Q: I have an old mare that is safe and trustworthy. I’ve ridden her everywhere for many years. She’s smart and responsive to everything I ask for. My 10-year-old daughter is riding her now. After a few months, my mare has figured out that my daughter isn’t going to enforce things as well as I do. She will walk, but barely trots and won’t lope anymore. I can get on her and make her do those things, but as soon as my daughter gets back on, it’s back to “stubborn mule mode.” Can you think of any methods to make her more responsive to my daughter?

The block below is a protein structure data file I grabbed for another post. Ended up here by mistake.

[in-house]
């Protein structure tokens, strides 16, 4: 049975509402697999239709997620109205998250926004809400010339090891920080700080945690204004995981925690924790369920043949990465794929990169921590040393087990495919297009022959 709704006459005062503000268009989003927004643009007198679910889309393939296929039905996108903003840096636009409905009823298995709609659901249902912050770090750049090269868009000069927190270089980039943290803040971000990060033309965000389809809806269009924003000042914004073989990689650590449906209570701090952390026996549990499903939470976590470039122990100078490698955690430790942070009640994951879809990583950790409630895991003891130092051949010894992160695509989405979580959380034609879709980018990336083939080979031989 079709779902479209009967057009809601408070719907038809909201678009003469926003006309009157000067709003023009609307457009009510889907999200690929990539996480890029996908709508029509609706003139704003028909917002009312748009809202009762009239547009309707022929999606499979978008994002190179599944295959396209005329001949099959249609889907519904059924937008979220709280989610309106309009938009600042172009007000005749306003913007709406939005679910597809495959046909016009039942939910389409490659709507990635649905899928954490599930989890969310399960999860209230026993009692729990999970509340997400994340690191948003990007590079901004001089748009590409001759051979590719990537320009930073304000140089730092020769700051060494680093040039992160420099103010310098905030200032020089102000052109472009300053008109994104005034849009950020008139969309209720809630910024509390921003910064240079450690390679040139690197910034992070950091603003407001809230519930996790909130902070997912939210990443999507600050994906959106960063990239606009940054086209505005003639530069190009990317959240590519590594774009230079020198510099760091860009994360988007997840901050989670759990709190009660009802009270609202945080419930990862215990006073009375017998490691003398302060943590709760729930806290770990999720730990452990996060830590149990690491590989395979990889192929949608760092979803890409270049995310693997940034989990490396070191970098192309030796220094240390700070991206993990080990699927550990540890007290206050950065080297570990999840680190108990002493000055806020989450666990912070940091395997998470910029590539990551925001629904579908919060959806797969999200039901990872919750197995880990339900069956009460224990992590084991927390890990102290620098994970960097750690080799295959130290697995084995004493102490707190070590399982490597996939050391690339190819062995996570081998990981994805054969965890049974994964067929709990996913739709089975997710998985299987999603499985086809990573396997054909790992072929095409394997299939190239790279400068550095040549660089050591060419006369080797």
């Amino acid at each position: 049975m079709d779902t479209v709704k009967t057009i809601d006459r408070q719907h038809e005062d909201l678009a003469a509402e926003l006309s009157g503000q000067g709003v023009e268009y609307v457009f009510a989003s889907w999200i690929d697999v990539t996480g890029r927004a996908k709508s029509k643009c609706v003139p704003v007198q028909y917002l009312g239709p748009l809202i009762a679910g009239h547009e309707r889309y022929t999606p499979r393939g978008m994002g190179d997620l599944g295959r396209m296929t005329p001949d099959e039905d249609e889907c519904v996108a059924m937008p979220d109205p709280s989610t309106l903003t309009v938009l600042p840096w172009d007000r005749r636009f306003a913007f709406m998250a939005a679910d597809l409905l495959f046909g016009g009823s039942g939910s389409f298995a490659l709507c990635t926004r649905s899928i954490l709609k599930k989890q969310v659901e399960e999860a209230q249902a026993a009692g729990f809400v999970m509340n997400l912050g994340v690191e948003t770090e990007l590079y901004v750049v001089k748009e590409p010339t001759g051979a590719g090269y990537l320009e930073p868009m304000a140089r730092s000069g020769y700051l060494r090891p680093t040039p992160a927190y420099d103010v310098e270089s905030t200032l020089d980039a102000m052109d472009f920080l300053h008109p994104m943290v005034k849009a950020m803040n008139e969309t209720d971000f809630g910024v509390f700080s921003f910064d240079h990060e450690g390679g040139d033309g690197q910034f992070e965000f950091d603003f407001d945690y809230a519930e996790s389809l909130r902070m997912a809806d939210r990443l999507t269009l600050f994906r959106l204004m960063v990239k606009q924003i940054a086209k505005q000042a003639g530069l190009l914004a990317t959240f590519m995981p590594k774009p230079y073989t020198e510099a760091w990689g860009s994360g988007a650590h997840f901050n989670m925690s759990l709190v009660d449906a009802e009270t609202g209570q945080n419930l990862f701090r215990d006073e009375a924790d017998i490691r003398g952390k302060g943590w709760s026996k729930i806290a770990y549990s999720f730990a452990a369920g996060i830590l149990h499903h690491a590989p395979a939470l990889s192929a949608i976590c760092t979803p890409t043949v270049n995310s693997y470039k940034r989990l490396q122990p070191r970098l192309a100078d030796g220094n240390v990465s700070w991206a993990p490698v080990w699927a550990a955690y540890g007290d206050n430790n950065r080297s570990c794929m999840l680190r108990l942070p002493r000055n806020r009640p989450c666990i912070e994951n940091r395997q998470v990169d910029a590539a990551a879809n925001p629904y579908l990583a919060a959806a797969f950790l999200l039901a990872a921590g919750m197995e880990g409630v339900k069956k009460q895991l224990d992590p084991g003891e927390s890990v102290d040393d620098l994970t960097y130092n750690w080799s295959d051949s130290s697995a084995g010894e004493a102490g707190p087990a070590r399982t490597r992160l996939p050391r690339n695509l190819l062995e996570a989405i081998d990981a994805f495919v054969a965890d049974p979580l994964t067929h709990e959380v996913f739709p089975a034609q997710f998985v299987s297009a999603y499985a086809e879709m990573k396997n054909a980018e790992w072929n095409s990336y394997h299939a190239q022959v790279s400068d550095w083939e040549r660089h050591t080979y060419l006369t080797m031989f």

A: This sounds like you have a very good older mare. It doesn’t sound like the mare is the problem. The mare is smart enough to know how aggressive your daughter is going to ride. And so, really, the answer to this question is not necessarily the horse as much as working with your daughter to let her gain some confidence. It may take your daughter a little longer to get the confidence up and the riding, and as she progresses in her confidence, then the horse will go ahead and ride the same as what she does with you.If you can get on the horse and the horse rides fine, or if the horse is not moving out well with your daughter, and you get on and the horse moves out, it’s not the horse. Now the horse may be smart enough to realize that she doesn’t have to do as much. But it’s your daughter that’s going to have to get more confident in her riding abilities and be more confident with the horse, to let the horse know, “Hey, I’m the one that’s riding. I’m the one in charge. So we’re going to go at this speed.”My first instinct would be that your daughter is probably a little more nervous when she gets on the horse, so she probably doesn’t ride as aggressively. Therefore, the horse almost knows she has the advantage. So until your daughter decides that she’s going to be more in charge to let the horse know, then the horse is probably going to stay where she’s at. All the things that you are doing, the horse knows.I would tend to say the answer would be a little bit different if it was a young child, like 4 or 5. A lot of times the child can be up there just kicking and kicking and kicking. And the horse can feel them kicking but he’s thinking, “If that’s all you got, I’m not giving another inch.”When my daughter first started riding, the horse was 20, and my daughter would sit up there and kick all day long and he was just going to go as fast as he wanted to go. My daughter is now 11, and I know how aggressively she rides, and so I would say that with your 10-year-old daughter it’s probably just a matter of confidence. And that may take time. I wouldn’t tell your daughter to just rear back and kick the horse right now. I’d work with your daughter a little bit more to develop her confidence in riding.